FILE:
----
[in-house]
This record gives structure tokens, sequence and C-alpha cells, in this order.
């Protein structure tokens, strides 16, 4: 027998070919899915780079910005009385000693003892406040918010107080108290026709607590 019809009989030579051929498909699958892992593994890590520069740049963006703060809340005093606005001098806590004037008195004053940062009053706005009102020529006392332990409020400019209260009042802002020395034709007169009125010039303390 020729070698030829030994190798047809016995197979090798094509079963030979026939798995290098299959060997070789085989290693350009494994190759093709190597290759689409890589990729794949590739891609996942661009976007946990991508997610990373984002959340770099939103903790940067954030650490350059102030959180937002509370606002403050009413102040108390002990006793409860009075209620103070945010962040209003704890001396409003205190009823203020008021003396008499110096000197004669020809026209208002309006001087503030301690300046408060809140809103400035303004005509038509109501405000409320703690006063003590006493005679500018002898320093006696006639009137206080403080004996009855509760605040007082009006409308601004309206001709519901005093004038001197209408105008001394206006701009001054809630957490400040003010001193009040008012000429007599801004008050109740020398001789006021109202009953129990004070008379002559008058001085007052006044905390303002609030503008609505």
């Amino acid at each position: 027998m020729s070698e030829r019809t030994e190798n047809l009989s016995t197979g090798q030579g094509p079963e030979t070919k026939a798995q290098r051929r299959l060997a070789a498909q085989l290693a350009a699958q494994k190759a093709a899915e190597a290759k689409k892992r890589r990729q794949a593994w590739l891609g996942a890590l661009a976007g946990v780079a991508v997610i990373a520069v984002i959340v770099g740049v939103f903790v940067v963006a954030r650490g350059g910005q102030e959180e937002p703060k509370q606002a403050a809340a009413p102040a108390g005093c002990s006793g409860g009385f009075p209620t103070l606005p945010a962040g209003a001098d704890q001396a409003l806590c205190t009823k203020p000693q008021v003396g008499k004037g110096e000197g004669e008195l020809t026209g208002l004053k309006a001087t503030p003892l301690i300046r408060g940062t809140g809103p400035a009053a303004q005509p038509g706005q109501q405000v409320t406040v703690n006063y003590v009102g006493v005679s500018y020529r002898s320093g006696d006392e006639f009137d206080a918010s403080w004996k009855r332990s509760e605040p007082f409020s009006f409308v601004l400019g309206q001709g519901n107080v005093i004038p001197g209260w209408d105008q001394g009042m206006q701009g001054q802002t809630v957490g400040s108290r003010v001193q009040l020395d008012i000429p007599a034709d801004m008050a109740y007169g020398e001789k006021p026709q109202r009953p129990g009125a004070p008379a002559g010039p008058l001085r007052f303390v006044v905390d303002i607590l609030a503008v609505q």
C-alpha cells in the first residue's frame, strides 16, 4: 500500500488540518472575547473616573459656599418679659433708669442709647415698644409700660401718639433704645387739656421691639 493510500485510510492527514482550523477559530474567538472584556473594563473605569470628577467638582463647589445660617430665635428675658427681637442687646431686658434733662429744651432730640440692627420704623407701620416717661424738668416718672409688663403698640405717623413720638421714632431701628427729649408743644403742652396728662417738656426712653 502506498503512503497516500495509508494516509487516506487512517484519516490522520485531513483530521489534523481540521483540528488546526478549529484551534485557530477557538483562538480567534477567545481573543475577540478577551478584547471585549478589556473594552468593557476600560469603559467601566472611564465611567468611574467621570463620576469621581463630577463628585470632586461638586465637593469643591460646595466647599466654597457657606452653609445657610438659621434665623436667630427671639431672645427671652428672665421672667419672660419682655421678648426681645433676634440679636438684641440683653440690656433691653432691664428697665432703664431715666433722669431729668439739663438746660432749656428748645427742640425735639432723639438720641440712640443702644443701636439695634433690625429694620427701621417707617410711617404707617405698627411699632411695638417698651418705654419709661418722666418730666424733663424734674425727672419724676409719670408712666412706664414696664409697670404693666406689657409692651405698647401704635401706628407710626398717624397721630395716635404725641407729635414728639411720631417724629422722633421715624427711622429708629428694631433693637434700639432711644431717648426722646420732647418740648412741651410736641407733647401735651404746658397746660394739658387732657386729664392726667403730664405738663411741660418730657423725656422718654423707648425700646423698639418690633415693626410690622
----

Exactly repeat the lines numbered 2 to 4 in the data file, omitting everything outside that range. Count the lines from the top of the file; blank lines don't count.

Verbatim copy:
This record gives structure tokens, sequence and C-alpha cells, in this order.
């Protein structure tokens, strides 16, 4: 027998070919899915780079910005009385000693003892406040918010107080108290026709607590 019809009989030579051929498909699958892992593994890590520069740049963006703060809340005093606005001098806590004037008195004053940062009053706005009102020529006392332990409020400019209260009042802002020395034709007169009125010039303390 020729070698030829030994190798047809016995197979090798094509079963030979026939798995290098299959060997070789085989290693350009494994190759093709190597290759689409890589990729794949590739891609996942661009976007946990991508997610990373984002959340770099939103903790940067954030650490350059102030959180937002509370606002403050009413102040108390002990006793409860009075209620103070945010962040209003704890001396409003205190009823203020008021003396008499110096000197004669020809026209208002309006001087503030301690300046408060809140809103400035303004005509038509109501405000409320703690006063003590006493005679500018002898320093006696006639009137206080403080004996009855509760605040007082009006409308601004309206001709519901005093004038001197209408105008001394206006701009001054809630957490400040003010001193009040008012000429007599801004008050109740020398001789006021109202009953129990004070008379002559008058001085007052006044905390303002609030503008609505």
């Amino acid at each position: 027998m020729s070698e030829r019809t030994e190798n047809l009989s016995t197979g090798q030579g094509p079963e030979t070919k026939a798995q290098r051929r299959l060997a070789a498909q085989l290693a350009a699958q494994k190759a093709a899915e190597a290759k689409k892992r890589r990729q794949a593994w590739l891609g996942a890590l661009a976007g946990v780079a991508v997610i990373a520069v984002i959340v770099g740049v939103f903790v940067v963006a954030r650490g350059g910005q102030e959180e937002p703060k509370q606002a403050a809340a009413p102040a108390g005093c002990s006793g409860g009385f009075p209620t103070l606005p945010a962040g209003a001098d704890q001396a409003l806590c205190t009823k203020p000693q008021v003396g008499k004037g110096e000197g004669e008195l020809t026209g208002l004053k309006a001087t503030p003892l301690i300046r408060g940062t809140g809103p400035a009053a303004q005509p038509g706005q109501q405000v409320t406040v703690n006063y003590v009102g006493v005679s500018y020529r002898s320093g006696d006392e006639f009137d206080a918010s403080w004996k009855r332990s509760e605040p007082f409020s009006f409308v601004l400019g309206q001709g519901n107080v005093i004038p001197g209260w209408d105008q001394g009042m206006q701009g001054q802002t809630v957490g400040s108290r003010v001193q009040l020395d008012i000429p007599a034709d801004m008050a109740y007169g020398e001789k006021p026709q109202r009953p129990g009125a004070p008379a002559g010039p008058l001085r007052f303390v006044v905390d303002i607590l609030a503008v609505q």